Animal Defenders of Westchester

lion baby

Home Page
Action Alerts
Event Photos
How Can I Help?
Press Releases
Rodeo and Hunting Fan Mail
ADOW's TV Show
Who We Are
Become a Member
Companion Animal Memorials

We advocate on all animal protection and exploitation issues, including experimentation, factory farming, rodeos, breeders and traveling animal acts.

Animal Defenders of Westchester
P.O. Box 205
Yonkers, NY 10704


Racing from Another Perspective: Experts' Statements about Racing by Dr. Tim O’Brien


"I have been investigating animal welfare issues for ten years, and during the last six years I have published a number of reports on the welfare of racehorses. It is my opinion, based on scientific data published by research groups throughout the world, that horse racing and animal suffering are inextricably linked. Horses, which are often raced when less than two years old, endure massively high incidences of stomach ulceration, lung hemorrhaging (even during low-intensity exercise) and bone weakness (sometimes weakening by over forty percent during the course of a race).

"Racehorses are whipped up to 30 times during one race, according to a survey conducted by the non-profit organization Animal Aid. The survey showed that the whip was used even on young horses, during their first race. Horses in a state of total exhaustion and already out of contention were also beaten. The whip was used on the neck and shoulders, as well as the hind quarters. Horses were observed being whipped 20, even 30 times during a race.

"The Jockey Club is responsible for regulating and enforcing the Rules of Racing, but the rules are lacking in clarity and very poorly enforced by Race Stewards. None of the violations observed during the survey period drew a sanction for the offending riders.

"Every year, around 300 racehorses die on British race tracks as a result of fatal falls or serious injuries, most often breaks to the legs, backs, or shoulders; heart attacks; or a drop in performance that makes them commercially non-viable. In addition to the hundreds raced to death, thousands more are killed or abandoned to neglectful or abusive situations every year because they can no longer run fast enough to be profitable.

"Around 5,000 leave racing every year, the same number who enter it. Very few enjoy a decent retirement. Some are shot within weeks of their money-earning days coming to an end. A small number become breeders. Many are slaughtered, their bodies sold to countries like France, where people eat horse meat, or they end up as pet food. Others are exported, or sold from owner to owner in a downward spiral of abuse and neglect. In the U.S., according to an Associated Press article, as many as 7,100 registered thoroughbreds went to slaughter in 1998, the equivalent of 22 percent of the 1998 U.S. thoroughbred foal crop.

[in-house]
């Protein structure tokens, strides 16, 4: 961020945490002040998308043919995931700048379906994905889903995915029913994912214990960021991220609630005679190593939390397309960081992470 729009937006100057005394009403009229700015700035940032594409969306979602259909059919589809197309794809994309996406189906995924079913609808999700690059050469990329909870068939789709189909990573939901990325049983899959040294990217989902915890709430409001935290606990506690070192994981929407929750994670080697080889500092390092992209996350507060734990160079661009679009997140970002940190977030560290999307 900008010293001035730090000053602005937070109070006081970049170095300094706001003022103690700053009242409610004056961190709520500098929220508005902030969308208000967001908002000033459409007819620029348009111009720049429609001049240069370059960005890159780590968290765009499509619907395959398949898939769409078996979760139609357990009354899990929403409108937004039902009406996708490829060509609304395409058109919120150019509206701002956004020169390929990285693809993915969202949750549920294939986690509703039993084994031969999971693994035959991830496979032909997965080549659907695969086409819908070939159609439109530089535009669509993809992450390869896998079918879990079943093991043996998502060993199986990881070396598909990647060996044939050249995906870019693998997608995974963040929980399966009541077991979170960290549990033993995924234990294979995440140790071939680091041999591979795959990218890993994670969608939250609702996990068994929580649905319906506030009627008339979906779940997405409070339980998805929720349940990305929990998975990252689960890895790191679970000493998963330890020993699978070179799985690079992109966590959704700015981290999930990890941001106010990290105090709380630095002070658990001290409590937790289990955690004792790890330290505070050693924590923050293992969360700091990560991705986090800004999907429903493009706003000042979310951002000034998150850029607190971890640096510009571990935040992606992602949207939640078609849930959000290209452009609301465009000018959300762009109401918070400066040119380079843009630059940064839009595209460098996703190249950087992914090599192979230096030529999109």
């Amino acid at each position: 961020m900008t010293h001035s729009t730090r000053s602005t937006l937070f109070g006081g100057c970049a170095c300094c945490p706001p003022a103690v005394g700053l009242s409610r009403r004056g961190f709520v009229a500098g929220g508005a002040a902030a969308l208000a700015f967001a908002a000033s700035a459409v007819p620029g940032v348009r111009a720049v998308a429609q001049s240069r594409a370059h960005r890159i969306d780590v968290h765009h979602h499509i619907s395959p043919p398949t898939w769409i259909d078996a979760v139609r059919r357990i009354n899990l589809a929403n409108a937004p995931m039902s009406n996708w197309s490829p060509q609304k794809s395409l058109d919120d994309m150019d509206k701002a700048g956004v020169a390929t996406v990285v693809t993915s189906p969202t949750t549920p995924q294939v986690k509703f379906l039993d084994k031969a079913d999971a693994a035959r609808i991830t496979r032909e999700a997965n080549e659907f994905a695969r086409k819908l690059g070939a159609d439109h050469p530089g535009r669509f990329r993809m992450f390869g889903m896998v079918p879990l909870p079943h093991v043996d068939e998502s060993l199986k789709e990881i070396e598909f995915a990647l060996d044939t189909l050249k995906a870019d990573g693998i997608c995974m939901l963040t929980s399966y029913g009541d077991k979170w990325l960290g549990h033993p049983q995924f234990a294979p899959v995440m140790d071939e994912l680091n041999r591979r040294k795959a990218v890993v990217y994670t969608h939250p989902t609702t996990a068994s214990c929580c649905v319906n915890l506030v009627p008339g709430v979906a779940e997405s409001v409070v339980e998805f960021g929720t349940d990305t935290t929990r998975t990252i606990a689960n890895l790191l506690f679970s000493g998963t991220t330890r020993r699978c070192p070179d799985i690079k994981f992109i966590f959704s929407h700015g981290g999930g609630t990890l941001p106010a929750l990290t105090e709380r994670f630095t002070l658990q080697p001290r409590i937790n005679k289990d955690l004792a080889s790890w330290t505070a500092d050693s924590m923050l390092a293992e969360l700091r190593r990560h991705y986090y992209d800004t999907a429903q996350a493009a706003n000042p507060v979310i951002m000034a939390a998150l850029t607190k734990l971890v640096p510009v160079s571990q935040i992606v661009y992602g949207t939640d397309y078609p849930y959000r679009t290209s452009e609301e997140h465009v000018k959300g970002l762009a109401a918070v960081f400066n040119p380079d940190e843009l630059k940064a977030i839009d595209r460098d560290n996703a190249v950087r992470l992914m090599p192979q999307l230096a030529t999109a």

"Because of their personal histories and temperament, only a very few retired racehorses make good 'pets'. All retired race horses are very high-maintenance, expensive to maintain, and long-lived. The specter of having to spend many thousands of dollars on them over several decades predisposes them to being abandoned.

"Some have been discovered weak, emaciated, and forgotten. Even champion prize winners, once their racing days are over, have been found in appalling conditions. The 1984 UK Grand National winner Hallo Dandy was found in a field, thin, tired, with scars on his back and his ribs poking through.

"And with (according to UK gambling charity GamCare) around 60,000 people in the UK addicted to gambling on horse races to an extent that compromises their own well-being and that of their families, horse racing is clearly responsible for considerable human as well as animal suffering.

"Horse racing is bad for animals and bad for people. It has no place in an enlightened society."

Dr. Tim O’Brien is an independent animal welfare researcher. Since being awarded his PhD in biological sciences, Dr. O’Brien has been Head of Research at Compassion in World Farming, and a Director of The Genetics Forum. He has advised UK government select committees on dairy farming, and on the use of antibiotics in farming. He has authored reports into factory farming and human health, farm animal genetic engineering, and the links between intensive livestock farming, poverty and the environment, as well as researching the welfare of racehorses.

Fair Use Notice: This document may contain copyrighted material whose use has not been specifically authorized by the copyright owners. We believe that this not-for-profit, educational use on the Web constitutes a fair use of the copyrighted material (as provided for in section 107 of the US Copyright Law). If you wish to use this copyrighted material for purposes of your own that go beyond fair use, you must obtain permission from the copyright owner.

Your comments and inquiries are welcome

This site is hosted and maintained by:
The Mary T. and Frank L. Hoffman Family Foundation
Thank you for visiting

Since date.gif (991 bytes)